China’s Chang’e-5 probe finds evidence of water on the moon’s surface in situ

The Chinese lunar lander has found water on the moon’s surface, marking the first time scientists have found on-site evidence of the substance on the Earth’s satellite. In a study published in Chinese researchers say the lander detected signs of water molecules or hydroxyl, a close chemical cousin of H2O. Chang’e-5 used a spectrometer to analyze the composition of the regolith in the immediate vicinity of its landing site. He discovered that most of the ground had a water concentration of less than 120 parts per million, which made the surface of the Moon much drier than that of the Earth.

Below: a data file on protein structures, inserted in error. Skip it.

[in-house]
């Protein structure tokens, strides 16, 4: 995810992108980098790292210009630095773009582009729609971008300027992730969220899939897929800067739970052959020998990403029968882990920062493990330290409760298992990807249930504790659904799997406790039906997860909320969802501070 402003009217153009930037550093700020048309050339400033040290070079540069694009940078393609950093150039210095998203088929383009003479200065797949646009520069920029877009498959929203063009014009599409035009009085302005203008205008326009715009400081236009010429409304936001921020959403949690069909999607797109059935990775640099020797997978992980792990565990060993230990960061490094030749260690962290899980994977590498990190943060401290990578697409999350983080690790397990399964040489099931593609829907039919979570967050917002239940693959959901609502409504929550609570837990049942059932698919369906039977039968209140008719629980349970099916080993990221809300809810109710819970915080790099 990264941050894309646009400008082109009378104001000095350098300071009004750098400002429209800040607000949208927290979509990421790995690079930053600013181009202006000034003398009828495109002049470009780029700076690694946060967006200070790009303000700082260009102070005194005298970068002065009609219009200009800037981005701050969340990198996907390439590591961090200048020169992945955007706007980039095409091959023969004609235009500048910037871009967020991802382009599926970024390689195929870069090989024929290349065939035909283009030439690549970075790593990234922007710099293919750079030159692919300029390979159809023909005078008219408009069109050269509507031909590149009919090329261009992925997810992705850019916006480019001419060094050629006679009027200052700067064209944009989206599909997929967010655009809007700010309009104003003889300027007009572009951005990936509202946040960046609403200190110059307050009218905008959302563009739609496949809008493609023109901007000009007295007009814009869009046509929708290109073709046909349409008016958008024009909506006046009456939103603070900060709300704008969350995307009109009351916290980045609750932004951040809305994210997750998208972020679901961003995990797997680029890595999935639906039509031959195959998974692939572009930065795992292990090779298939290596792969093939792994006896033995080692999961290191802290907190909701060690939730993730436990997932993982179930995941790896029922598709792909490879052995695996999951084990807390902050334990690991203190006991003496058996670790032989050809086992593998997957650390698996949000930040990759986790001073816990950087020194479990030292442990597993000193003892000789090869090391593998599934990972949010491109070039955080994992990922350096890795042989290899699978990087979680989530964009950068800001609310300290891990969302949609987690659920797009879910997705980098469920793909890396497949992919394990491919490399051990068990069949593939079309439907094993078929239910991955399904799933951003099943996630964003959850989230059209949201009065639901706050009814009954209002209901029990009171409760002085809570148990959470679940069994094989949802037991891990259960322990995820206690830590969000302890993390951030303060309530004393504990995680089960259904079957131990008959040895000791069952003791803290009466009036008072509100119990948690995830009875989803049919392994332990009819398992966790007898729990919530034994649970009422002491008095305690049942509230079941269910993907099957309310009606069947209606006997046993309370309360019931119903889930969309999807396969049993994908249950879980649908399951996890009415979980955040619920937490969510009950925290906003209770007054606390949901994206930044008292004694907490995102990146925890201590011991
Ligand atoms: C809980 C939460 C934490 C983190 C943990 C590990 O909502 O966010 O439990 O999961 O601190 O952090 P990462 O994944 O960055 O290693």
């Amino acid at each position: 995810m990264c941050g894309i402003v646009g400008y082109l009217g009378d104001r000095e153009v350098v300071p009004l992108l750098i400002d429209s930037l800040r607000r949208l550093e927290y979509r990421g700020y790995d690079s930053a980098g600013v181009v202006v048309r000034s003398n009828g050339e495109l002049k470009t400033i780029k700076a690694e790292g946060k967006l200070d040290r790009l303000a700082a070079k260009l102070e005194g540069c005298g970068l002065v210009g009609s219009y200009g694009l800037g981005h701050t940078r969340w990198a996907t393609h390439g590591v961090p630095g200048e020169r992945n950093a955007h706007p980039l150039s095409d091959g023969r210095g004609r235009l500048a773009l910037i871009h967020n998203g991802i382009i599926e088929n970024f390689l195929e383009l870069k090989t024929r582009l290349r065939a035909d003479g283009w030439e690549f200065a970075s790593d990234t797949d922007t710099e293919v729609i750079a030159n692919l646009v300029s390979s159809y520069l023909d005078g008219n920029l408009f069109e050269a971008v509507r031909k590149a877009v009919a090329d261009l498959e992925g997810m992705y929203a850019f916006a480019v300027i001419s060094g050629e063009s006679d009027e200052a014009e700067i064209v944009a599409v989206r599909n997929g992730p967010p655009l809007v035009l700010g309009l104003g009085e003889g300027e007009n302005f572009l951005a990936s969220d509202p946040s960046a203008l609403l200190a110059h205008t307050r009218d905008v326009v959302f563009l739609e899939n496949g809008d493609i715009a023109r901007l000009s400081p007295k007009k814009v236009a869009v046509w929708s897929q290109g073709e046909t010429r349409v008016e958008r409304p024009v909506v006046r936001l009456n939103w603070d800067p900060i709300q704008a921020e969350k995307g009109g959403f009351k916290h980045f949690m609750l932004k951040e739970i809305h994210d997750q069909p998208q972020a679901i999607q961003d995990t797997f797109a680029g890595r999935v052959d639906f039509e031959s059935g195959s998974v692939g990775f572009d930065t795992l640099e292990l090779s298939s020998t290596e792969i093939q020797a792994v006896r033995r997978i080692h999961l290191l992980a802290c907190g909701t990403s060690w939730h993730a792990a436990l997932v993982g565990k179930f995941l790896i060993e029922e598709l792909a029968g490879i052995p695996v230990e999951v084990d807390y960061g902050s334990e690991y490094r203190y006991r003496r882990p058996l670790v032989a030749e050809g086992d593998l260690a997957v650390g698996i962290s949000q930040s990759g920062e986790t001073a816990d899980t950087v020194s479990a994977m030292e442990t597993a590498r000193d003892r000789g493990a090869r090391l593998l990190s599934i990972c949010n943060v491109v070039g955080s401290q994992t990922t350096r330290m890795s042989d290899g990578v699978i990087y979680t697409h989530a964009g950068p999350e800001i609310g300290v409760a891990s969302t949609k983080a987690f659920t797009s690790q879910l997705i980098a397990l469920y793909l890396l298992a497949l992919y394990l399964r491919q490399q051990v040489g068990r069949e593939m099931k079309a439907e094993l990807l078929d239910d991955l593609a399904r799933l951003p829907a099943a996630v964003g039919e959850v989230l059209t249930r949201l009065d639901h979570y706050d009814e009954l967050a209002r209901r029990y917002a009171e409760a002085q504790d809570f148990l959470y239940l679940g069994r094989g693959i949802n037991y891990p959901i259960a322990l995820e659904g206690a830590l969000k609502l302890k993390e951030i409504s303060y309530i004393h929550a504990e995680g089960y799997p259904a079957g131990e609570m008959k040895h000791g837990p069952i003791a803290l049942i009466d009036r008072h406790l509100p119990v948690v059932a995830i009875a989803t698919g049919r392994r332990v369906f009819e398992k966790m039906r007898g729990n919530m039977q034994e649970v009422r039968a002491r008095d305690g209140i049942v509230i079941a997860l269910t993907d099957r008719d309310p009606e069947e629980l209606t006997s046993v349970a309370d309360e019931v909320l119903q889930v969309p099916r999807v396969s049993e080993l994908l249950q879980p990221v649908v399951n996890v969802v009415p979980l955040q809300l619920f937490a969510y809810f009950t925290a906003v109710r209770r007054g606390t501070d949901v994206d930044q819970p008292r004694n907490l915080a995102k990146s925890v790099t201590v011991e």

Honglei Lin et al.

Chinese scientists believe that most of the molecules arrived on the Moon through a process called solar wind implantation. The charged particles from the sun drove the hydrogen atoms to the lunar surface where they then bond with oxygen to form water and hydroxyl. The study builds on findings by NASA when it found evidence of water on the moon’s sunny surfaces using an airborne infrared telescope. For decades, scientists believed the Moon was completely dry due to its almost non-existent atmosphere. In the absence of an atmosphere, the idea was that there was nothing there to protect the water molecules from the harsh rays of the sun.

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